Sunday, April 1, 2012

Sunday Morning Mailbox: II

Received from: Library, Dollar Bookstore in the mall, Dollar Tree.
Price Paid: 10 Dollars and 50 cents
Book Format: 4 Hardcover, 2 paperback.

Because of Romek by David Faber:
When walking through the mall with my mom we noticed a man who stood in front of a five-by-five square folding card table with books laying on it. He stood outside a bookstore and smiled at me, he asked me if I had ever heard of the Holocaust. I just about nearly flinched.
 I said "I would never forget."
He smiled and told my mother and I that he was a Holocaust survivor, he said this book was his story and I bought it, not because he had showed me his tattooed number on his left arm, but because I wanted it. No ones story should be discarded, or forgotten. Seconds later he asked who to make it out to and my mom said George. George is my uncle, his birthday was coming up and she thought, because he liked history  it would be a good present. David Faber's hands shook as he wrote out the letters, I nearly cried. When we got home my dad said that only I would want a book as a birthday present, and as it turned out, George hadn't wanted it, my dad bought him a tool from Home Depot. I kept the book, secretly jumping for joy.

Gone With The Wind by Margaret Mitchell:

I do so love vintage withered books. So you could imagine my joy when I saw this lovely sitting on the classic's shelf of the Library Sale section. Only a dollar! I loved the movie, have watched almost every summer for the past like ten years. It is so witty, and romantic, so wondrously bold at times and it just makes you want to sigh tilt your head and rest it on you up-turned palm.
Please Don't Eat The Daises, by Jean Kerr:
Oh dear lemon drops! This book is amazingly fantastic, and I have only read the first page. So witty, and blunt, so unforgivingly brash. I do love the sixties and if you throw into the mix, a modern enlightened women, well there is just no telling what I will do!
The book is written so freshly stark with humor in every word, the details are so vivid that you feel as if the woman is actually talking to you.
During a time when women were expected to smile pleasantly, bare and raise their husbands children, and always have a freshly hot meal waiting for them when they got home, this book pleasantly surprised me with being nothing as is expected of it. Instead Kerr tells frankly about how her life was, and spilled all the glass marbles stating exactly what she thought of her housewife life.
The Breakdown Lane, by Jacquelyn Mitchard:
One has to be the center of attention, one has to be the quote-unquote mean girl of high school, and at least once in their lifetime a girl gets dumped, cheated on, or refused. For those people, they turn to help for the answer to the ever evading Why me? Advice columnist Julieanne is their help and she excels at her job; now if you took a peek at her own personal life, well her accreditation would just shot down the tubes. She has, like everyone else missed the signs!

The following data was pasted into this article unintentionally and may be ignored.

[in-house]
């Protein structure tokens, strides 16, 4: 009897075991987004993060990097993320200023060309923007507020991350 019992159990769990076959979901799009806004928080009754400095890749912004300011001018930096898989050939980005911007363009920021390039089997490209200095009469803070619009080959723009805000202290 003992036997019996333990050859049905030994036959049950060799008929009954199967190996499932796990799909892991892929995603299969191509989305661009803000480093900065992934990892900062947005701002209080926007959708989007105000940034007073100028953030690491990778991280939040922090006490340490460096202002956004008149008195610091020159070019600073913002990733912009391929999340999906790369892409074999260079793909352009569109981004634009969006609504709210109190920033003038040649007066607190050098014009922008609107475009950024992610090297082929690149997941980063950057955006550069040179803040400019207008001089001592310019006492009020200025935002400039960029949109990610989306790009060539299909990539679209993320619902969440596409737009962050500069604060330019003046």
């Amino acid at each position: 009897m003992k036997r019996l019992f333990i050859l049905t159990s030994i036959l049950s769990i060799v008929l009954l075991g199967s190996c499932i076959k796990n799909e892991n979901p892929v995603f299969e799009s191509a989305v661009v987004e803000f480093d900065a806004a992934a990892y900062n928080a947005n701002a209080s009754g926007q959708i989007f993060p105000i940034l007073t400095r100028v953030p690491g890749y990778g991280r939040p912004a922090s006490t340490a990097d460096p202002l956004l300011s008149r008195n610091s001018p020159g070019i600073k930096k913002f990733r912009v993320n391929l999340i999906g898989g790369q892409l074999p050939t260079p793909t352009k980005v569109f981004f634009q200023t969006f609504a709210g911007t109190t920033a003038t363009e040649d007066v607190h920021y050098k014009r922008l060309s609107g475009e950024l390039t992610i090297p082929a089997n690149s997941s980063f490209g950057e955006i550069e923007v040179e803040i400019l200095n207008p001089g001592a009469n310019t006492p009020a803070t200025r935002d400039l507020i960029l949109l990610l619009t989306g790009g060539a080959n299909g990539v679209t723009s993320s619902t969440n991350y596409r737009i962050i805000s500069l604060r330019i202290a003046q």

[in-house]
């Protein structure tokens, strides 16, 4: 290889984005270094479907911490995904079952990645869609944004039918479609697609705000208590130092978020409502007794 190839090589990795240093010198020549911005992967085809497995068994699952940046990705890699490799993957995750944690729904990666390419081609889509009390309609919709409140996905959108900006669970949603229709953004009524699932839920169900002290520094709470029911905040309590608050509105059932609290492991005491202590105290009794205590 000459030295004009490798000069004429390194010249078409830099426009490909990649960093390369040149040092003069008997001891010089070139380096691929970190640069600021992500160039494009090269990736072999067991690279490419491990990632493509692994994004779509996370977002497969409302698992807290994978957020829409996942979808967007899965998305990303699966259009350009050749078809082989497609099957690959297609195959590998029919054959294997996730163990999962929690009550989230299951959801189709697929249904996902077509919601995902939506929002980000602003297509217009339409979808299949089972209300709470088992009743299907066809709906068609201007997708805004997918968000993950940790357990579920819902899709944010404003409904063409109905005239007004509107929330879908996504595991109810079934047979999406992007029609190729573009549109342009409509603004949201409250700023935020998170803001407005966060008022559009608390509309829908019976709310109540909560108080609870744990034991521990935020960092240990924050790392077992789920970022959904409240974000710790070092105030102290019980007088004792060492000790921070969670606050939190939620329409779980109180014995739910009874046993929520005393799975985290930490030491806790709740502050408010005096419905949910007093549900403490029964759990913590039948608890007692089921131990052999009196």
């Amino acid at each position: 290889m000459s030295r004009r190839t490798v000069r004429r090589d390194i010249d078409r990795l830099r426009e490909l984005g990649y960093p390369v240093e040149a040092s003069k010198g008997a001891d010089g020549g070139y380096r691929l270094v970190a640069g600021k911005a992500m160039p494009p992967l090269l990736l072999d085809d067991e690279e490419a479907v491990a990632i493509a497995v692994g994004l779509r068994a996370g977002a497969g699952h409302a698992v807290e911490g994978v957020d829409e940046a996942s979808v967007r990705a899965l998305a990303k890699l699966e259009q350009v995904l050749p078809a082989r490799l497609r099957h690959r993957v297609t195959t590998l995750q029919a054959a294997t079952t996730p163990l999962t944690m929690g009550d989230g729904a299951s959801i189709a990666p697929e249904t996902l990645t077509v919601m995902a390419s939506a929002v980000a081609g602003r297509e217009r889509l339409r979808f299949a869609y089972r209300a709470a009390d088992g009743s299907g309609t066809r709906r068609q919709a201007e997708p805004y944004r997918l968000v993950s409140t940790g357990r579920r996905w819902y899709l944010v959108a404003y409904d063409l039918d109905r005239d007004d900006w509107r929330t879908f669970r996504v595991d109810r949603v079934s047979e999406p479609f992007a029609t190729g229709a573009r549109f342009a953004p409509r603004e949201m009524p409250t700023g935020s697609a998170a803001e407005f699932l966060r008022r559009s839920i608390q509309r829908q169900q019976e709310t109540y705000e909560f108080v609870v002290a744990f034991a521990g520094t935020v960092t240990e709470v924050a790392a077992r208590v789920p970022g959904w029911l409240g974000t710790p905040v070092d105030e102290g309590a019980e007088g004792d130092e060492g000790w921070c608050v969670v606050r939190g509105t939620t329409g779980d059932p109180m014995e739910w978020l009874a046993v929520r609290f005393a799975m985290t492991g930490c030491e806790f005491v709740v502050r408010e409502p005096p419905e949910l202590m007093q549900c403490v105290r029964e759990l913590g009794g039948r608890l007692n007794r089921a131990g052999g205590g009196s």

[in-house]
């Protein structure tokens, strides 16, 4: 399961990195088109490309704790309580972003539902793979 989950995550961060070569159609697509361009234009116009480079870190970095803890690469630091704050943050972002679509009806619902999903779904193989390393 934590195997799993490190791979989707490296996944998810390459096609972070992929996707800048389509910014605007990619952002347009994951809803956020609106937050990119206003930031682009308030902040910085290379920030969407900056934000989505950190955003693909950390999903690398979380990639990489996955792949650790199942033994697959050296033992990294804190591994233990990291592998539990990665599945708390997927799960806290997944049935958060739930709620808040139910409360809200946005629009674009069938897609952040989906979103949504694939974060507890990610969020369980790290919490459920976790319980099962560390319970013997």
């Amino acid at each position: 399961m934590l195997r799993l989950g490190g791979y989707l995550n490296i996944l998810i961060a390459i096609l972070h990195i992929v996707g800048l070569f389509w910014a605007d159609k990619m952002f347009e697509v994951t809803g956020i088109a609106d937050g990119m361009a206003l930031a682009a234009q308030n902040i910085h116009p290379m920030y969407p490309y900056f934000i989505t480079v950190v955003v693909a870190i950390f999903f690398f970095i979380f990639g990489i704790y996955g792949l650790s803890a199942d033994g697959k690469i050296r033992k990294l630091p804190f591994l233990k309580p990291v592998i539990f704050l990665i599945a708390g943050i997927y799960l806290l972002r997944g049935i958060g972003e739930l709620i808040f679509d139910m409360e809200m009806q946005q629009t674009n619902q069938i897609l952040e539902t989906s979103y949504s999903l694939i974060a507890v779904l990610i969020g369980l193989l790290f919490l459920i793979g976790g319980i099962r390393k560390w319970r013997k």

'Oh dreadful no, not the signs!' You say.
Me personally I strongly dislike the mythical signs because honestly, no one ever-and I do mean ever literally- sees those bloody signs. And tip for today: if they say they have well their either lying through there teeth or their lying about their life through their teeth.

Anyhow, after her husband informs Julieanne that he needs 'time' to think through his life, basically he needs 'time' away from his kids and his wife. After a while when he doesn't return to the white house, three kids, dotting wife, and a dog it becomes clear that he had never intended to use the word 'time' literally but figuratively for its second meaning was 'ever', he wasn't coming back ever.
Although life is not known to take things sitting down and so a twist erupts in this novel as Julieanne becomes ill; those left-behind three kids then go out on a mission to find they're runaway dad and bring him back before its too late for Julieanne.
How To Buy a Love Of Reading, by Tanya Egan Gibson:

How incredibly intriguing this debut novel seemed to me, a young girl studying endlessly for perfect SAT scores discovers her love for reading. Filled with witty retorts, dismayed teenagers, comical situations and a pestering English teacher always pushing more books and essays onto her students shoulders.
When one day in class this same teacher addresses Carley with a question “What is your favorite book?" Carley answers back “Never met one I liked,” Oh the humanity! Right!
Any-who, her parents decide they are going to buy their daughter love for reading by hiring a novelist/writer to write a book just for Carley, one that she have to love; naturally hilarity issues and things spin wonky.
Robin Hood and His Merry Men:
Oh how I adore the classics. *Sigh* Such perfect writing, and thought-through verses. Robin Hood vastly became one of my favorites, wait for the kicker now...I have yet to read it. 
*Gasp* Quite right you are my fellow readers, I admit to only having watched just about every Robin Hood movie, series, etc., etc. and not found inspiration or intrigue to read the novel. Though you know me, give me a vintage hardbound book for fifty cents and I add it to my collection of 'to-be' wall to ceiling study library.

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